Category Archives: Photography Tips

My Bokeh Garden

Can a change of perspective affect the way we feel about things in life?

I’m enjoying a cup of coffee in my hammock trying to check in on my feelings about the dandelions that have taken over our backyard. What is true is that I can not win the battle with this plant. It is also true that I can have what ever feelings I choose to about this situation.

I can appreciate the absolute and total success dandelions enjoy as they dominate the grasses, cultivated wild flowers and the corner of our yard where we try to grow food. I notice the impressive shape shifting this species displays throughout its life. It arrives on the scene in Spring with broad lush, edible, detoxifying leaves. Then, tiny hard buds poke up through the middle. Suddenly, overnight, the stems grow tall, sending up a green sphere that one morning opens up into a bright cheery yellow cushion. The honey bees love this and stay busy collecting pollen from the carpet of yellow blooms. It is fascinating to notice how the plants open their flowers each morning and close them in the cool of the evening.  Then, one day, the yellow flowers close in on themselves for the last time. Inside their closed cones, they get to the business of creating a puffball of seeds, each equipped with its own propeller-like parachute.

This morning, sunlight shines through those puffballs so beautifully. I see a bokeh garden. Bokeh is that beautiful artistic effect that occurs when a camera’s lens renders points of light as out of focus blurs. I can’t resist when the light is so beautiful. Coffee can wait. It will only take one seed-scattering gust of wind, or the sun to rise a little higher in the sky and the whole effect will be lost. I grab my camera and start to play among the dandelions.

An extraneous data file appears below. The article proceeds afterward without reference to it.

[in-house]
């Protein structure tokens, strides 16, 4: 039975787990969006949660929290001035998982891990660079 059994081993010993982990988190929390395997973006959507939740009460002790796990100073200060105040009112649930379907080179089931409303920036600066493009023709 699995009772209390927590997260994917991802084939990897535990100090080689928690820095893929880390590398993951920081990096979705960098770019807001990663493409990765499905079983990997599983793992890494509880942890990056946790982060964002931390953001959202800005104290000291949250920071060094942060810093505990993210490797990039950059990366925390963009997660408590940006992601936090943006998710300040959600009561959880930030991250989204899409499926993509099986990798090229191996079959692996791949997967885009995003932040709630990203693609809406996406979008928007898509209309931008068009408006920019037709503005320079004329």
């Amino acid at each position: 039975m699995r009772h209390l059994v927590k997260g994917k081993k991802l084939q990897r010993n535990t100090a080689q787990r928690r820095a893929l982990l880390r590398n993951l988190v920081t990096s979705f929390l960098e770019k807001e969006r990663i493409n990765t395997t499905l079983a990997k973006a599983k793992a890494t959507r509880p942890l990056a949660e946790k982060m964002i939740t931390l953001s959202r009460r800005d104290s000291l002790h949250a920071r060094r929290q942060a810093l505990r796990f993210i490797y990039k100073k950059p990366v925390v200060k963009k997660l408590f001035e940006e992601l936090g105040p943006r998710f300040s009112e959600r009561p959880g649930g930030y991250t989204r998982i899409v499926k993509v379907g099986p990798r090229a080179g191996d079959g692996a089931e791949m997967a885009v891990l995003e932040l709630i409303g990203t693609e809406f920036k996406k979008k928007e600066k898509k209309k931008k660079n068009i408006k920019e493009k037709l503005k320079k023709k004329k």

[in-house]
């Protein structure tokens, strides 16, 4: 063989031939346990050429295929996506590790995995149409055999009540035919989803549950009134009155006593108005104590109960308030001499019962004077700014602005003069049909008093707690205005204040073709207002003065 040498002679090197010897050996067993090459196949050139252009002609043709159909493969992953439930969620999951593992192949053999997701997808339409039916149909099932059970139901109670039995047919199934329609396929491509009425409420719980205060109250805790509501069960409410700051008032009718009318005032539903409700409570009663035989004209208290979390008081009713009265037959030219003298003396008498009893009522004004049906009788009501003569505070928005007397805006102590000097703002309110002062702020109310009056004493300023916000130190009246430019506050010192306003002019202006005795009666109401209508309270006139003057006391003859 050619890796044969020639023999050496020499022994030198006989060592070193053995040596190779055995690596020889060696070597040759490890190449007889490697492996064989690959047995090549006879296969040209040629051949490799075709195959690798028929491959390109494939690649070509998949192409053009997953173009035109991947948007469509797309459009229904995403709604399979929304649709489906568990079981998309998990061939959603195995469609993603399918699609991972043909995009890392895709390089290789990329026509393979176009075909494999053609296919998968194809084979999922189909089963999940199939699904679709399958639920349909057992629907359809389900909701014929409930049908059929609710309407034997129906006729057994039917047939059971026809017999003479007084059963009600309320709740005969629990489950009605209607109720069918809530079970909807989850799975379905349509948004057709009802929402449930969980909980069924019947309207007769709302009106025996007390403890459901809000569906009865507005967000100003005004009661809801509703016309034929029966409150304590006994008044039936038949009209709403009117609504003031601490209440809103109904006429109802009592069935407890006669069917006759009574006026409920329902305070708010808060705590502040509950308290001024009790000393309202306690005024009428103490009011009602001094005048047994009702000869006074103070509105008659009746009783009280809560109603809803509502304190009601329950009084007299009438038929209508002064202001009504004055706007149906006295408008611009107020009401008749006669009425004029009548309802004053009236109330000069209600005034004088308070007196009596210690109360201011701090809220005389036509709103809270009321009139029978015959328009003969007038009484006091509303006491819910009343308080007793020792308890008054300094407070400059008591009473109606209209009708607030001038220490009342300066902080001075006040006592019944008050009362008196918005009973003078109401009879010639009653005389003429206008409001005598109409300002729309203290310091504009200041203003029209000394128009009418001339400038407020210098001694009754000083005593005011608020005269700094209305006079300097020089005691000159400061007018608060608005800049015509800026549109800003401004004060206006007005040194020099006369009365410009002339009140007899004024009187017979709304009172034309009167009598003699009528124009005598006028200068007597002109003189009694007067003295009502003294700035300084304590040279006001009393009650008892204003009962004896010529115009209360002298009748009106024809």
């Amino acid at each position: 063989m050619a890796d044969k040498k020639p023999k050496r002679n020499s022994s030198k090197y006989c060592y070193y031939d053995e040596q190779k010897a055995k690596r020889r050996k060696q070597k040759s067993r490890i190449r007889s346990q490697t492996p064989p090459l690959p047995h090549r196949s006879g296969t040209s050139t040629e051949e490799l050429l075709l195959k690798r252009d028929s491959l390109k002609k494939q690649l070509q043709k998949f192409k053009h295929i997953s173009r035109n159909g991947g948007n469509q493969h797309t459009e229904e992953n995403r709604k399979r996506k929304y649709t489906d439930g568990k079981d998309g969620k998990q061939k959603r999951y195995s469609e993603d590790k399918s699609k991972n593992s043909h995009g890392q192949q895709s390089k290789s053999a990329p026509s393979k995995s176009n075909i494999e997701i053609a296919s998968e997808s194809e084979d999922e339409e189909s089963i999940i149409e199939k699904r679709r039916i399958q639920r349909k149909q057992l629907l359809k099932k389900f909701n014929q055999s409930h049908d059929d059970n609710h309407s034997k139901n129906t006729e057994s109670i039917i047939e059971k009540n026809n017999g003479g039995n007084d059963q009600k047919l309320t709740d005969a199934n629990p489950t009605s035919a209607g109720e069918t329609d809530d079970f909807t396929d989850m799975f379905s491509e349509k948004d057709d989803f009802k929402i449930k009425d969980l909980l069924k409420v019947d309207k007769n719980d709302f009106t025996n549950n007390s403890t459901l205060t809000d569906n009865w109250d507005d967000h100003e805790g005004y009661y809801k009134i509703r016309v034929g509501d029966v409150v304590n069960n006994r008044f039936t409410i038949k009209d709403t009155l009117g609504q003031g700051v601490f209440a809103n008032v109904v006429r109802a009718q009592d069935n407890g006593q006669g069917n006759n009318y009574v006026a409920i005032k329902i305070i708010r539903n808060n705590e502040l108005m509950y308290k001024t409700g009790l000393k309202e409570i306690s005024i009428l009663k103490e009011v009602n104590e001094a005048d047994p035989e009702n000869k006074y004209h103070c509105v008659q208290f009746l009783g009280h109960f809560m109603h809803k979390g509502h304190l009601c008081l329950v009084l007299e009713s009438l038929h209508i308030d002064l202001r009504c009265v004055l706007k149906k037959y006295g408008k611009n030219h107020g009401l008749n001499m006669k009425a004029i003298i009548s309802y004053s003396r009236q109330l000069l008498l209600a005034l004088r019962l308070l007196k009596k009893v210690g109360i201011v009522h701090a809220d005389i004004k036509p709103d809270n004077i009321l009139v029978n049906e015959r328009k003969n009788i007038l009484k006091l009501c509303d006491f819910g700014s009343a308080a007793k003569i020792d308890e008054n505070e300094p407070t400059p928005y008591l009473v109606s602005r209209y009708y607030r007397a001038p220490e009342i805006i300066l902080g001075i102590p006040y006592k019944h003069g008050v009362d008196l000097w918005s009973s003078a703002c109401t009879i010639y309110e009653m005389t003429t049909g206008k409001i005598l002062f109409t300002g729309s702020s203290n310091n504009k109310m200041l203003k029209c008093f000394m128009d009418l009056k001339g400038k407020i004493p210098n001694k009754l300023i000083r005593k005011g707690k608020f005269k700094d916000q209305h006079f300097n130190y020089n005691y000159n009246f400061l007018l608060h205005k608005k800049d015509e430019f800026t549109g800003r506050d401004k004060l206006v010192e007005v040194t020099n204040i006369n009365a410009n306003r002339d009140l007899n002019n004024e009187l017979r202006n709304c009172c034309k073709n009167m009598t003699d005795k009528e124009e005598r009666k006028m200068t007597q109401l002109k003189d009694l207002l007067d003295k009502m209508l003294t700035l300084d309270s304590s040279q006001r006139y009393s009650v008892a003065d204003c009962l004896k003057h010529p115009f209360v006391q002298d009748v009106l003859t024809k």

Also posted in Bokeh, Dandelion, Missoula, Photos of the Day, Wild Edibles Tagged , , , |

Rising and Shining…On the path to star trails

Learning to photograph star trails….Day 1

I’ve been spending lots of time thinking about getting up the nerve to try shooting star trails. (It’s hard enough to get up for sunrise, let alone go out in the dark night and wait forever for the Earth to spin us right round the North Star!) On a recent night, the sky was black and clear and full of stars. It would have been the perfect opportunity to shoot. But, I didn’t have all the equipment. What I still needed was a way to trigger the shutter remotely so that, while on “bulb” setting, there would be no camera shake. On my last trip into town, I bought the Canon RC-6 remote trigger. A quick test of the equipment proved that, indeed, I’d be able to shoot on “bulb” for the necessary long exposure needed.  Now, all I needed was another clear night. It’s been so warm lately that the Earth and Mountains have been working together to blanket the valley in fog.  Fog is beautiful, don’t get me wrong. But it’s not going to work for star trails.

Early this morning, the sky looked clear so I thought I’d give it a practice run.  I knew it was too close to sunrise to get any really long star trails. For this first attempt, that was fine with me. I just wanted to prove to myself I could shoot a “pin point” star shot and a “star trails” shot. They both require such different settings. With the light coming quick, I managed to get one shot that showed stars moving, starting their trails of light. I held the shutter open for 75 seconds, f2.8, ISO 400.  You can just barely see the trails starting. I think that if I start late at night and give it more time and slower ISO I could get a better result.